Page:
Kids, Heat & Cars: A Fatal Mixture

Posted July 28, 2009 in Criminal Law by

Each summer, we’re inevitably hit with tragic stories about kids who were left in the heat of a locked vehicle, where they can quickly overheat and may even die. According to a San Francisco State University Department of Geosciences study, as of July 23, 2009, 22 children have died this year of hyperthermia after being left in cars, and since 1998, an average of 37 kids have died annually after being locked in hot vehicles.

In about 53 percent of the cases where the child died, SFSU reports that the caretaker accidentally left the child in the car. Thirty percent of the children who died were playing in an unattended vehicle. And 17 percent of the cases involved a caretaker who intentionally left the child in the car.

The stories are so sad not only because these deaths were preventable, but also because escaping a car is so easy for most of us, but almost impossible for young kids.

SFSU reports that 15 states have laws regarding unattended children left in vehicles. Those states are:

  • California
  • Connecticut
  • Florida
  • Hawaii
  • Illinois
  • Louisiana
  • Maryland
  • Michigan
  • Nebraska
  • Nevada
  • Oklahoma
  • Pennsylvania
  • Tennessee
  • Texas
  • Washington

In states where the laws don’t specifically address the issue, parents and caretakers can still face criminal charges. Charges, however, will vary depending on the jurisdiction and the specific circumstances of the situation. For example, a prosecutor might consider:

  • Was the child accidentally or deliberately left in the vehicle, or did the child get into the vehicle without the caretaker’s knowledge?
  • If the child was deliberately left in the vehicle, did the caretaker believe it was OK to do so?
  • How hot was it outside?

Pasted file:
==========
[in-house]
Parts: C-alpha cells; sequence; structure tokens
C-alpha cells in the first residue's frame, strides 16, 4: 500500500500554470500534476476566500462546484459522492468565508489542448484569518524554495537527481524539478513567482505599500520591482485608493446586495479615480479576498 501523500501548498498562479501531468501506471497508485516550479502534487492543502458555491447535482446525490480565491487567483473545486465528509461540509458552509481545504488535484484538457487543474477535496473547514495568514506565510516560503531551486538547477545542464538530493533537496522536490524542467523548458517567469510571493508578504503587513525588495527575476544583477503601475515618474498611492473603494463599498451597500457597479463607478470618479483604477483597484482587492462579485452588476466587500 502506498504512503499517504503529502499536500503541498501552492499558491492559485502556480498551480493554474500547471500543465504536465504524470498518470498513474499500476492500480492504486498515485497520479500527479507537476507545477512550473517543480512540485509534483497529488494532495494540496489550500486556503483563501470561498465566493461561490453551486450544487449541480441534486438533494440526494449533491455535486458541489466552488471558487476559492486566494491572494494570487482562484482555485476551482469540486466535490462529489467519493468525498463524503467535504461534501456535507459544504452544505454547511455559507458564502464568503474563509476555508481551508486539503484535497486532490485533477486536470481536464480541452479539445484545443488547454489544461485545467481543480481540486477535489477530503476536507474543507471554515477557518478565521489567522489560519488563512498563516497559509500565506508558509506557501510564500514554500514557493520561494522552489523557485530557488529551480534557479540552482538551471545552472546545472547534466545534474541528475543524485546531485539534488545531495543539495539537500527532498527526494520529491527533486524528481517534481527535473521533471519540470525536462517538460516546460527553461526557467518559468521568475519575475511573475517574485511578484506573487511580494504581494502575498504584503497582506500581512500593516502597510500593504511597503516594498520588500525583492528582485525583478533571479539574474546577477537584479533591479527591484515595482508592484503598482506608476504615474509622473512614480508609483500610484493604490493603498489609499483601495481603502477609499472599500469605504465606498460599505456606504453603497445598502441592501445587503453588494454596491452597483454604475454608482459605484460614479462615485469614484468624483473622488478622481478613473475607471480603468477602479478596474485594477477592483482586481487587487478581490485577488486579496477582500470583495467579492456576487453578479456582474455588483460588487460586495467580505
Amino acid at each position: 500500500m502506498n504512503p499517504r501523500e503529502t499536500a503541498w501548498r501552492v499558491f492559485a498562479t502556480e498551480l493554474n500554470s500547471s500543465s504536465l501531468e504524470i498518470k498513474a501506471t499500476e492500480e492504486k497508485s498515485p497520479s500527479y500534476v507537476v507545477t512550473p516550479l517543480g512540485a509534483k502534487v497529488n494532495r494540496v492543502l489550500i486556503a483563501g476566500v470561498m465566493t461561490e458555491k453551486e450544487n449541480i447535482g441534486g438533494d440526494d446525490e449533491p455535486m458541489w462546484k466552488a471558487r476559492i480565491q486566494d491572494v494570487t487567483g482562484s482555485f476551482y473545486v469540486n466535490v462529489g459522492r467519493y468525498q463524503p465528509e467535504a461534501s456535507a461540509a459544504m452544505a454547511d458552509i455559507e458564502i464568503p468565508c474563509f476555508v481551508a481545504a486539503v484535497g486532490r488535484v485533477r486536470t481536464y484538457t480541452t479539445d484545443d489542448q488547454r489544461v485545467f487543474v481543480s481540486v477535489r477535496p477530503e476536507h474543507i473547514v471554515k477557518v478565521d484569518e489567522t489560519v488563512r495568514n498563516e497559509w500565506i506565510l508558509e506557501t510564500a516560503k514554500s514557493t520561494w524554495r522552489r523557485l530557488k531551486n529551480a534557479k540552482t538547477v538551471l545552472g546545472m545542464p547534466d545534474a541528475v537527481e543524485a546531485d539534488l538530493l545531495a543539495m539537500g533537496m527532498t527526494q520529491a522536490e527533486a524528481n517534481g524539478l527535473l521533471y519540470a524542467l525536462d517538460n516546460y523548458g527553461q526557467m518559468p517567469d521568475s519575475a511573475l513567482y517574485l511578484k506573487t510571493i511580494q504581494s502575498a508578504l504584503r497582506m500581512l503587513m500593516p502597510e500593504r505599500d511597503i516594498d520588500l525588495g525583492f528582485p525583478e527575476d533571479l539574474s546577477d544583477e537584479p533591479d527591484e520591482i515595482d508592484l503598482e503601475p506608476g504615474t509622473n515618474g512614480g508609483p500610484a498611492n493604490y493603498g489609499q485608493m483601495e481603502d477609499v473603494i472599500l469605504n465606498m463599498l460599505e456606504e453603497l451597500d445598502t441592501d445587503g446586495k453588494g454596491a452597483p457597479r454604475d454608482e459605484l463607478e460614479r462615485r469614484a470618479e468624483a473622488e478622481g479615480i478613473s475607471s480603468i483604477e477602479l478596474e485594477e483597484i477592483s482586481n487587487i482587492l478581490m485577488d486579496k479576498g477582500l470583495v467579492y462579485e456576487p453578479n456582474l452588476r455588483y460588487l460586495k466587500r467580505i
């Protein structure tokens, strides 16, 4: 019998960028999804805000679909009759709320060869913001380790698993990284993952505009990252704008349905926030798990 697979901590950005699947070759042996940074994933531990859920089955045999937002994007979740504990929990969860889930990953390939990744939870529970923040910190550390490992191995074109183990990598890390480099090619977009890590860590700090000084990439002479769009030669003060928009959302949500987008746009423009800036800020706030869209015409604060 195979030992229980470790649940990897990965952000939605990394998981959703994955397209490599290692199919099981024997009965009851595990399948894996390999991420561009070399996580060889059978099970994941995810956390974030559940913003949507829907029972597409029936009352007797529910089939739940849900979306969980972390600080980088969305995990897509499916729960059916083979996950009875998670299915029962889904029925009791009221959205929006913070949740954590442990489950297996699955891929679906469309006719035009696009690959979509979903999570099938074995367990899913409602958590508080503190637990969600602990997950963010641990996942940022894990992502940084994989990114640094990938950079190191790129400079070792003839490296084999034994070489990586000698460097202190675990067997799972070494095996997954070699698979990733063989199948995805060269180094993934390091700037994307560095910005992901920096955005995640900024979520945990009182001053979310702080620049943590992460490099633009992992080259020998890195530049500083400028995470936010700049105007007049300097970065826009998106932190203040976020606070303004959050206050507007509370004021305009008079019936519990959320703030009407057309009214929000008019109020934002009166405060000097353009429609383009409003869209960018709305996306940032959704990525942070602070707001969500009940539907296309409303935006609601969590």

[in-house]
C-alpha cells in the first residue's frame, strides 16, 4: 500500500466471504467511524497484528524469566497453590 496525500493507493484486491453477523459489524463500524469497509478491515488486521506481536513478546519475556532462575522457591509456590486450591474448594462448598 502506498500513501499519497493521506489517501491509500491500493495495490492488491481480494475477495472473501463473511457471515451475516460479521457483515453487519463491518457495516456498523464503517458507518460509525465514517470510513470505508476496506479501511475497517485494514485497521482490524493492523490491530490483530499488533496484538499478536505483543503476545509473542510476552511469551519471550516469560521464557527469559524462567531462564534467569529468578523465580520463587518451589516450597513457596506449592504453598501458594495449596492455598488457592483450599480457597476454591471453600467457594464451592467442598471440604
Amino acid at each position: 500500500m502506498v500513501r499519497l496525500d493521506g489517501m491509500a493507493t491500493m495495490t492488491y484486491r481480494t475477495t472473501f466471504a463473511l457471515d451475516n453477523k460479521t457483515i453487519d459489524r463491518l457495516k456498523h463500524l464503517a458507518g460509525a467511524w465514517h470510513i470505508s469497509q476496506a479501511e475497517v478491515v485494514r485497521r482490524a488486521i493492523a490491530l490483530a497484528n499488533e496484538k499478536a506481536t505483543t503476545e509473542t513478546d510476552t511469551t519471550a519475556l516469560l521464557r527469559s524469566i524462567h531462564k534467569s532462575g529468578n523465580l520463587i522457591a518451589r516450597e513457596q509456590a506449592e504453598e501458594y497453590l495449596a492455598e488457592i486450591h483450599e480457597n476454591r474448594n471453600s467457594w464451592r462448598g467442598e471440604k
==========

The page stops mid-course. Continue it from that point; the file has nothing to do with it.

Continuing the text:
• Have the caretakers previously been investigated for, or charged with, abuse or neglect?
  • Were there aggravating circumstances that contributed to the caretaker’s negligence, such as a medical condition, drug or alcohol abuse?

Among the possible charges are: manslaughter, misdemeanor child neglect and misdemeanor negligent homicide. A 2007 Associated Press study showed that charges were filed in 49 percent of all cases, and there were convictions or guilty pleas in 81 percent of the cases where charges were brought.

Don’t want your child (or pet) to become another statistic? Follow these recommendations:

  • Never leave children or pets unattended in a car, for whatever reason.
  • When parking your car, take the time to confirm that no one remains in it. Remember that kids can and do hide in cars. Even if you think you’re driving alone, double check before you leave your car.
  • Teach your kids not to play in or around the car. But also teach your kids how to safely escape from your cars and trunks if they accidentally become entrapped.
  • Lock your car, even when it’s parked at home or in your garage. Make sure that the keys and remote openers are out of reach of young children.
  • Develop a routine of putting something essential in the back seat, next to your children, whenever they are in the car. For example, place your briefcase, purse or house keys in the back seat.
  • Ask the school or day-care center to call you immediately if your child is not at school and the absence is unplanned.
  • If your car lacks a inside trunk-release mechanism, talk to your mechanic about having one installed.

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